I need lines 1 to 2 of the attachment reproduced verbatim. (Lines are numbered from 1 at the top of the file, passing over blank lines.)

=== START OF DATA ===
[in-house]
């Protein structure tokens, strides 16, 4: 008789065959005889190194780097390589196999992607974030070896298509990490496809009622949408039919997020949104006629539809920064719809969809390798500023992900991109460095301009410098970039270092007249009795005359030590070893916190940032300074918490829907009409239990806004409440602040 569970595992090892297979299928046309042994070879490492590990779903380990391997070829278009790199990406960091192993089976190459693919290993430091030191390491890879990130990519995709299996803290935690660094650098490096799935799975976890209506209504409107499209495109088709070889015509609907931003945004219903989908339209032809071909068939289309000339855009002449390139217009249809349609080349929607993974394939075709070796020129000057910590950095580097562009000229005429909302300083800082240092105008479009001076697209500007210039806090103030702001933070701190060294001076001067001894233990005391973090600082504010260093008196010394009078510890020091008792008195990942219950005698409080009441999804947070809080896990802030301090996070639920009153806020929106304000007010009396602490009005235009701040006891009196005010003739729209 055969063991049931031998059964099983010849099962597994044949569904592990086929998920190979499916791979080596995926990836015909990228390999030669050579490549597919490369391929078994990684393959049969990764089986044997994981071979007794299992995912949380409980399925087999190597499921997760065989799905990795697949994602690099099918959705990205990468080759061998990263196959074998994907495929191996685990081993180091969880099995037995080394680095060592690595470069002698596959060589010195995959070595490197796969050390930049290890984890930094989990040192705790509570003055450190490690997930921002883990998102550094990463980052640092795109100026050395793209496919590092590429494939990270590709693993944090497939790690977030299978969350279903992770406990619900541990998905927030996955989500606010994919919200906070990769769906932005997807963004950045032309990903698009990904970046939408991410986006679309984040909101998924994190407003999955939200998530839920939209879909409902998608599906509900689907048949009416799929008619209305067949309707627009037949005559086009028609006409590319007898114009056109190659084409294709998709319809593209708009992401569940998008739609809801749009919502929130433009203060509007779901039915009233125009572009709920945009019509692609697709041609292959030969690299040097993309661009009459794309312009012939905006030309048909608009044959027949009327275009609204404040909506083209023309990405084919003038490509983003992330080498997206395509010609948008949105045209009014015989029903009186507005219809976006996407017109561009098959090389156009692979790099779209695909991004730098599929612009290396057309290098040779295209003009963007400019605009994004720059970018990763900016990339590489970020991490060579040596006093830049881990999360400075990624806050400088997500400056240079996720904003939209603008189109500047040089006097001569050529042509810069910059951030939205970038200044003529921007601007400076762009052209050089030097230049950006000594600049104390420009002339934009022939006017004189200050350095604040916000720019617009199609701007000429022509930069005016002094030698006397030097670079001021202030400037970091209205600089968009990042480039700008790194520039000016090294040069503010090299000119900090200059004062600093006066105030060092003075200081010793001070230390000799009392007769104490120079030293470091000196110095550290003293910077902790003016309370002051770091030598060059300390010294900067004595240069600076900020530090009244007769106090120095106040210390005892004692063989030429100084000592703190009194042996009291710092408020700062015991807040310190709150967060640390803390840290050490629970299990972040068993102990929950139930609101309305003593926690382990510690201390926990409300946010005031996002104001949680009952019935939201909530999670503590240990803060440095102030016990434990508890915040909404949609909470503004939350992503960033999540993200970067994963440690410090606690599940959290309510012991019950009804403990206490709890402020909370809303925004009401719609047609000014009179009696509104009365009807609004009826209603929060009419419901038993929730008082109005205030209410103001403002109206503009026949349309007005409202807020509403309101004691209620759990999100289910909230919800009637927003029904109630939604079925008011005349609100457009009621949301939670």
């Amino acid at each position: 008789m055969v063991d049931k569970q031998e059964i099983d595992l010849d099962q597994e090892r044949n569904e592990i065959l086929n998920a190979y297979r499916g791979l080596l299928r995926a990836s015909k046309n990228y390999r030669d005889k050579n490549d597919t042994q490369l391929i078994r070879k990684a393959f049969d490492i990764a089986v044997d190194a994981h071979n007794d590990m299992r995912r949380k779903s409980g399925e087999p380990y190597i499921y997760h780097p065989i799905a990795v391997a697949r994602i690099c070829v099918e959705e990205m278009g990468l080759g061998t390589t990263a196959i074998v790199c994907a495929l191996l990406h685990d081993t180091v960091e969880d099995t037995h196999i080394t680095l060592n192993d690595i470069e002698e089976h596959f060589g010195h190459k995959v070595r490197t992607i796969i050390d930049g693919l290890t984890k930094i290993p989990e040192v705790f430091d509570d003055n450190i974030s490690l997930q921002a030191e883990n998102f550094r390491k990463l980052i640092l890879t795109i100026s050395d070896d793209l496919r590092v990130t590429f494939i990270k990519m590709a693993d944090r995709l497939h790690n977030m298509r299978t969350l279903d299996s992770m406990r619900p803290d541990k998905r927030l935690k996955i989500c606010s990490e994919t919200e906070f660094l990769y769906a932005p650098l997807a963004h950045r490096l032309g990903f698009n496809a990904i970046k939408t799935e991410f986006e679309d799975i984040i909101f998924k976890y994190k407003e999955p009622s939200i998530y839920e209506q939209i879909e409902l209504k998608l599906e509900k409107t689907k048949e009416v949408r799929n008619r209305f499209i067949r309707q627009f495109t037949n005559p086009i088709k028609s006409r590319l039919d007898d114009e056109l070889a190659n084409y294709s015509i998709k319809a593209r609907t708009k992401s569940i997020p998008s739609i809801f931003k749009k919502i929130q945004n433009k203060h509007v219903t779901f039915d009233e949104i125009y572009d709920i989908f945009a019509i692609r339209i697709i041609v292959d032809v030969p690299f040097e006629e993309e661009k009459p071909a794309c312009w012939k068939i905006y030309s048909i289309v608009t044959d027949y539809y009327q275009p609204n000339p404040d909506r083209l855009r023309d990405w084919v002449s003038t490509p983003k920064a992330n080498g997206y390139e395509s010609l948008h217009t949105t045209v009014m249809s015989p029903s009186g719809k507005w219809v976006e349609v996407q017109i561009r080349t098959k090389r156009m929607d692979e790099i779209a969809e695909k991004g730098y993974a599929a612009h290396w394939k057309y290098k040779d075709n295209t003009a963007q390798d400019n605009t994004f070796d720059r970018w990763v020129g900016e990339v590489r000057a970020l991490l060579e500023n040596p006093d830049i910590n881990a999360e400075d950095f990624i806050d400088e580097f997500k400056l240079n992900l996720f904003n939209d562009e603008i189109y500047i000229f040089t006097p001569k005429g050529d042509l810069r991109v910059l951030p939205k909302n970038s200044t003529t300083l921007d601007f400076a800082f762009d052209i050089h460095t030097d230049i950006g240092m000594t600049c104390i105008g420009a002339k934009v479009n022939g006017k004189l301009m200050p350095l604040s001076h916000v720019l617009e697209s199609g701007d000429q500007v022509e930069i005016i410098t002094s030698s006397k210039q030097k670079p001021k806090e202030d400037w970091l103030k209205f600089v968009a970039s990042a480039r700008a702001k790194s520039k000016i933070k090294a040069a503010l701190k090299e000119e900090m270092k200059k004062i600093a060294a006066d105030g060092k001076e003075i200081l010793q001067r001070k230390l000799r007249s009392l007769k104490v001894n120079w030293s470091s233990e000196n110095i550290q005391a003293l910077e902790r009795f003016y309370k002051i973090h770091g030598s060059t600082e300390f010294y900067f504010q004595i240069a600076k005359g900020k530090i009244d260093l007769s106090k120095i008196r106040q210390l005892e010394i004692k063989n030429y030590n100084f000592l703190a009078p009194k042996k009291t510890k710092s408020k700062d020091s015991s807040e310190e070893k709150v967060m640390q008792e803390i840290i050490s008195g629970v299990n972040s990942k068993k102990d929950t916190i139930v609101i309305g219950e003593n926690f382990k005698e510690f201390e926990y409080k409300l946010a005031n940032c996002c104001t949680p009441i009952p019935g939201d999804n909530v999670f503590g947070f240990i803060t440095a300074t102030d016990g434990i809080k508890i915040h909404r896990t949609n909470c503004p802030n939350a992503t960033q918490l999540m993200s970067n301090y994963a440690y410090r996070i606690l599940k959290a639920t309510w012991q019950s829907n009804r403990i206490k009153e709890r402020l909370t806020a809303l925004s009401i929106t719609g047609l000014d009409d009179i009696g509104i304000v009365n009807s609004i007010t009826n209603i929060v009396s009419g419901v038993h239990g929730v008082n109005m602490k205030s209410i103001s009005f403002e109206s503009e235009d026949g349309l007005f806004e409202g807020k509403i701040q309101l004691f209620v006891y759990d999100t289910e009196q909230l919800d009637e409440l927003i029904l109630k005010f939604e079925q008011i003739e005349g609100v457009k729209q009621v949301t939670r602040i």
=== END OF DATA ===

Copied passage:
[in-house]
């Protein structure tokens, strides 16, 4: 008789065959005889190194780097390589196999992607974030070896298509990490496809009622949408039919997020949104006629539809920064719809969809390798500023992900991109460095301009410098970039270092007249009795005359030590070893916190940032300074918490829907009409239990806004409440602040 569970595992090892297979299928046309042994070879490492590990779903380990391997070829278009790199990406960091192993089976190459693919290993430091030191390491890879990130990519995709299996803290935690660094650098490096799935799975976890209506209504409107499209495109088709070889015509609907931003945004219903989908339209032809071909068939289309000339855009002449390139217009249809349609080349929607993974394939075709070796020129000057910590950095580097562009000229005429909302300083800082240092105008479009001076697209500007210039806090103030702001933070701190060294001076001067001894233990005391973090600082504010260093008196010394009078510890020091008792008195990942219950005698409080009441999804947070809080896990802030301090996070639920009153806020929106304000007010009396602490009005235009701040006891009196005010003739729209 055969063991049931031998059964099983010849099962597994044949569904592990086929998920190979499916791979080596995926990836015909990228390999030669050579490549597919490369391929078994990684393959049969990764089986044997994981071979007794299992995912949380409980399925087999190597499921997760065989799905990795697949994602690099099918959705990205990468080759061998990263196959074998994907495929191996685990081993180091969880099995037995080394680095060592690595470069002698596959060589010195995959070595490197796969050390930049290890984890930094989990040192705790509570003055450190490690997930921002883990998102550094990463980052640092795109100026050395793209496919590092590429494939990270590709693993944090497939790690977030299978969350279903992770406990619900541990998905927030996955989500606010994919919200906070990769769906932005997807963004950045032309990903698009990904970046939408991410986006679309984040909101998924994190407003999955939200998530839920939209879909409902998608599906509900689907048949009416799929008619209305067949309707627009037949005559086009028609006409590319007898114009056109190659084409294709998709319809593209708009992401569940998008739609809801749009919502929130433009203060509007779901039915009233125009572009709920945009019509692609697709041609292959030969690299040097993309661009009459794309312009012939905006030309048909608009044959027949009327275009609204404040909506083209023309990405084919003038490509983003992330080498997206395509010609948008949105045209009014015989029903009186507005219809976006996407017109561009098959090389156009692979790099779209695909991004730098599929612009290396057309290098040779295209003009963007400019605009994004720059970018990763900016990339590489970020991490060579040596006093830049881990999360400075990624806050400088997500400056240079996720904003939209603008189109500047040089006097001569050529042509810069910059951030939205970038200044003529921007601007400076762009052209050089030097230049950006000594600049104390420009002339934009022939006017004189200050350095604040916000720019617009199609701007000429022509930069005016002094030698006397030097670079001021202030400037970091209205600089968009990042480039700008790194520039000016090294040069503010090299000119900090200059004062600093006066105030060092003075200081010793001070230390000799009392007769104490120079030293470091000196110095550290003293910077902790003016309370002051770091030598060059300390010294900067004595240069600076900020530090009244007769106090120095106040210390005892004692063989030429100084000592703190009194042996009291710092408020700062015991807040310190709150967060640390803390840290050490629970299990972040068993102990929950139930609101309305003593926690382990510690201390926990409300946010005031996002104001949680009952019935939201909530999670503590240990803060440095102030016990434990508890915040909404949609909470503004939350992503960033999540993200970067994963440690410090606690599940959290309510012991019950009804403990206490709890402020909370809303925004009401719609047609000014009179009696509104009365009807609004009826209603929060009419419901038993929730008082109005205030209410103001403002109206503009026949349309007005409202807020509403309101004691209620759990999100289910909230919800009637927003029904109630939604079925008011005349609100457009009621949301939670």